Delta to park A320s, many 737s for length of coronavirus downturn
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The Atlanta-based carrier will temporarily park all of its Airbus A320s and many of its Boeing 737-900ERs for the duration of the slowdown, Delta said in an internal load planner memo on April 24 viewed by TPG. The airline flew 62 A320s and 130 737-900ERs, of which 25 and 41 respectively were stored, at the end of March.
The news comes as Delta moves to ground some 650 jets amid the worst downturn the airline industry has ever seen. Shelter-at-home orders and fears of COVID-19, the disease caused by the coronavirus, are keeping all but people who have to travel out of the skies.
Airport security screening numbers from the Transportation Security Administration (TSA) have hovered around the 100,000 people a day mark since April 7. While many airline executives suspect this is the bottom of the market, it represents just 5% or fewer people flying than did the same time last year.
In response to this slowdown, Delta is slashing capacity by roughly 85% during the three months ending in June. Parking 440 mainline aircraft, the balance will come from the airline’s Delta Connection feeder fleet, is a corollary to these reductions.
Parking the A320s comes as little surprise. The jets are among the oldest in Delta’s fleet with an average age of 24.6 years — only its McDonnell Douglas MD-88s are older with an average age of 29 years. The airline’s oldest A320, registration N309US, was manufactured in August 1990 and originally delivered to Northwest Airlines.
Happy 50th anniversary @AirbusInTheUS! ????
— Edward Russell (@e_russell) May 29, 2019
Delta executives have indicated that the airline will prune its fleet after the coronavirus to adapt to what is widely expected to be a significantly smaller industry. The MD-88s and MD-90s are the only types they have confirmed will leave the fleet entirely by year-end, with some Boeing 757s and 767s joining them.
Wall Street analysts, however, have indicated that any aircraft that is older than 20 years will be a likely candidate for retirement. This raises questions about the future of the A320 at Delta.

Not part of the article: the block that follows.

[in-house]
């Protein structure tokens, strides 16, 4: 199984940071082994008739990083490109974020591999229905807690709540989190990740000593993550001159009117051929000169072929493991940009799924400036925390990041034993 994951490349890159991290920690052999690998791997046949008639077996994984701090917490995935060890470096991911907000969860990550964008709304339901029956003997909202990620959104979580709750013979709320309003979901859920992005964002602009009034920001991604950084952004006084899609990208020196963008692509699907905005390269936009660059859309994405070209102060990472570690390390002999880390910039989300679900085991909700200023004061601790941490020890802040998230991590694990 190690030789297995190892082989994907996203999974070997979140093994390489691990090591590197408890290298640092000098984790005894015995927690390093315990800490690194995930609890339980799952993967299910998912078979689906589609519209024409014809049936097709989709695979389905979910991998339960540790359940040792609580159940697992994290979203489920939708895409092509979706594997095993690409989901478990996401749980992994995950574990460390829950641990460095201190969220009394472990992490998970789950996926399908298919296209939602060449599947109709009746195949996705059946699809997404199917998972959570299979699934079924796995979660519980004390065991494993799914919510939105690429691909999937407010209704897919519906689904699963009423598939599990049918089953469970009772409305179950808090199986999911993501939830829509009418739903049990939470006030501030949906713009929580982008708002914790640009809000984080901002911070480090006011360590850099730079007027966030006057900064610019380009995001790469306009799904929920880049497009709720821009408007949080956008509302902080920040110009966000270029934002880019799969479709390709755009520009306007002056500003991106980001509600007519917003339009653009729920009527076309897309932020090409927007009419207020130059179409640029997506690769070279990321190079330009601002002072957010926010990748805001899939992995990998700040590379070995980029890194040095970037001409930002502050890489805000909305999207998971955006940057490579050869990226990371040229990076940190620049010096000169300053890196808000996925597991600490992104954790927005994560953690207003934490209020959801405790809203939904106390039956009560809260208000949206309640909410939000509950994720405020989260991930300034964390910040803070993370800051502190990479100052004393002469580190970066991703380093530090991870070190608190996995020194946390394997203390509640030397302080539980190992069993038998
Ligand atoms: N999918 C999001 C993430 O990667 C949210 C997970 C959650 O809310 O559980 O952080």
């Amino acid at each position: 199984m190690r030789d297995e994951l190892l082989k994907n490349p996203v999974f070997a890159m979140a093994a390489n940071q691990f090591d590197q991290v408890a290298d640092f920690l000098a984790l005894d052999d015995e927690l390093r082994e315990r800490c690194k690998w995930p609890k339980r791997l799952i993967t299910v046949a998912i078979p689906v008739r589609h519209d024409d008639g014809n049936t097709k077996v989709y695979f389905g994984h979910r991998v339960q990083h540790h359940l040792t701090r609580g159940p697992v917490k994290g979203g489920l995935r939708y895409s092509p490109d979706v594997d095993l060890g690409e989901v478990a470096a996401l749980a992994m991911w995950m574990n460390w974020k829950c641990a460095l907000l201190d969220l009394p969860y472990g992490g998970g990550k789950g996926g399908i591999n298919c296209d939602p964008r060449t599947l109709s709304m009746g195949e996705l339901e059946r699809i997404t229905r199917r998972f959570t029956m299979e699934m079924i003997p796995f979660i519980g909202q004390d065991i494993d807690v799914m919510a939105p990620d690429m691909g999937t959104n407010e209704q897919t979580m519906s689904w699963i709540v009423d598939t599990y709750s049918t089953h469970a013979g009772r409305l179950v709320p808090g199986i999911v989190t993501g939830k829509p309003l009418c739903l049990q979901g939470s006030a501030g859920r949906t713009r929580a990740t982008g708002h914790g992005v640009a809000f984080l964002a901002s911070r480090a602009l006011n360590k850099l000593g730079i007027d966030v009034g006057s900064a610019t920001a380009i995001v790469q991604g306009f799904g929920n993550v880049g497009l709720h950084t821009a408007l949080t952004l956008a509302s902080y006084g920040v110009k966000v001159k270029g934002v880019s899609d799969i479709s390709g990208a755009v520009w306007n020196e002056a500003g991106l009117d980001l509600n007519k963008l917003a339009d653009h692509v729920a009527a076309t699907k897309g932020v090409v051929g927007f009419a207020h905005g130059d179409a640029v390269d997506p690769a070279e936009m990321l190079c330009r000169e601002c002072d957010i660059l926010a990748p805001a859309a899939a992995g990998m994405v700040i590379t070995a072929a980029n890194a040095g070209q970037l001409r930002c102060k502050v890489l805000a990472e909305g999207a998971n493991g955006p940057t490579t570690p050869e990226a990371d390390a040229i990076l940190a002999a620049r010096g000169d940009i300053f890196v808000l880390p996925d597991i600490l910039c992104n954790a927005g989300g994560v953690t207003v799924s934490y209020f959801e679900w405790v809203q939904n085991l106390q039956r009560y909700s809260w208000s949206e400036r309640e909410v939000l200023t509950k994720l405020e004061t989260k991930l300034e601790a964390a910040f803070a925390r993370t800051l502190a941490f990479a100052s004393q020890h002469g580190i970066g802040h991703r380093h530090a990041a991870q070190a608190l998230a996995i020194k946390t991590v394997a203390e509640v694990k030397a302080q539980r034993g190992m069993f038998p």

“Any airplane that was thought to be retried in the next five years, probably you can consider it retired this year,” Bastian told Delta staff on April 22.
Delta’s move to park all of the A320s raises the question — and one with no answer yet — will they come back?
The airline will park 80 of its 737-900ERs, or more than 60% of the fleet. The jets are among Delta’s youngest with an average age of just 3.6 years in March.
Delta’s fleet plans remain fluid during the pandemic, and the jets it parks versus continues to fly could change.
Notably, Delta continues to fly both A320 family and 737 family jets, meaning that it can continue to schedule trips for pilots certified on either family.
Much remains up in the air about Delta’s — and other airlines’ — post-coronavirus fleets. Past downturns inform us that older, owned jets tend to go first but new aircraft deliveries are often delayed or slowed as well.
Like Delta, American Airlines has accelerated retirements of some of its oldest planes, including its 757s and 767s. The carrier also may have flown its last Embraer E190 flight though the type was due to disappear by year-end.
“We believe that it could be up to three years before we see a sustainable recovery,” Bastian told investors on April 22. A long, slow recovery that will mean significant changes to come at airlines.
Updated with Delta’s decision to continue to fly roughly 50 737-900ERs.
Featured image by Jamie Squire/Getty Images.
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